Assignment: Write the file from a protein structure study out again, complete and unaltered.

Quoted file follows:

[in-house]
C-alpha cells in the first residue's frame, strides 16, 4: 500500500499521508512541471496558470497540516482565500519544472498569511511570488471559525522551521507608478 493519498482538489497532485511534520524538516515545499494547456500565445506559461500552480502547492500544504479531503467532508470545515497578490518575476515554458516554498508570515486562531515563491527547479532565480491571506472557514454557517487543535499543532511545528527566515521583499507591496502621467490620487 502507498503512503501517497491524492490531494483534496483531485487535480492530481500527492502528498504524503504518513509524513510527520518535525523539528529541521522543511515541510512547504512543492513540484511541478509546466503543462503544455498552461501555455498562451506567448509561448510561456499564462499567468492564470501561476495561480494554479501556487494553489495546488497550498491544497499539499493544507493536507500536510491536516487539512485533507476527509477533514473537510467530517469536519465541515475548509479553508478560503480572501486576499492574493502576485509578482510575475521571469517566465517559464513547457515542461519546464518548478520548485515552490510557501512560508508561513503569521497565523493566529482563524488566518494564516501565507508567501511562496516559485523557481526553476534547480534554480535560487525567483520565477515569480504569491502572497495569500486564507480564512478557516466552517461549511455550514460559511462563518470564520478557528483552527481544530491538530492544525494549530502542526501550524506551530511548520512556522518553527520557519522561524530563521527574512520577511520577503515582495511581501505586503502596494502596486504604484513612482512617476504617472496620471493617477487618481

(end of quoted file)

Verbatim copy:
[in-house]
C-alpha cells in the first residue's frame, strides 16, 4: 500500500499521508512541471496558470497540516482565500519544472498569511511570488471559525522551521507608478 493519498482538489497532485511534520524538516515545499494547456500565445506559461500552480502547492500544504479531503467532508470545515497578490518575476515554458516554498508570515486562531515563491527547479532565480491571506472557514454557517487543535499543532511545528527566515521583499507591496502621467490620487 502507498503512503501517497491524492490531494483534496483531485487535480492530481500527492502528498504524503504518513509524513510527520518535525523539528529541521522543511515541510512547504512543492513540484511541478509546466503543462503544455498552461501555455498562451506567448509561448510561456499564462499567468492564470501561476495561480494554479501556487494553489495546488497550498491544497499539499493544507493536507500536510491536516487539512485533507476527509477533514473537510467530517469536519465541515475548509479553508478560503480572501486576499492574493502576485509578482510575475521571469517566465517559464513547457515542461519546464518548478520548485515552490510557501512560508508561513503569521497565523493566529482563524488566518494564516501565507508567501511562496516559485523557481526553476534547480534554480535560487525567483520565477515569480504569491502572497495569500486564507480564512478557516466552517461549511455550514460559511462563518470564520478557528483552527481544530491538530492544525494549530502542526501550524506551530511548520512556522518553527520557519522561524530563521527574512520577511520577503515582495511581501505586503502596494502596486504604484513612482512617476504617472496620471493617477487618481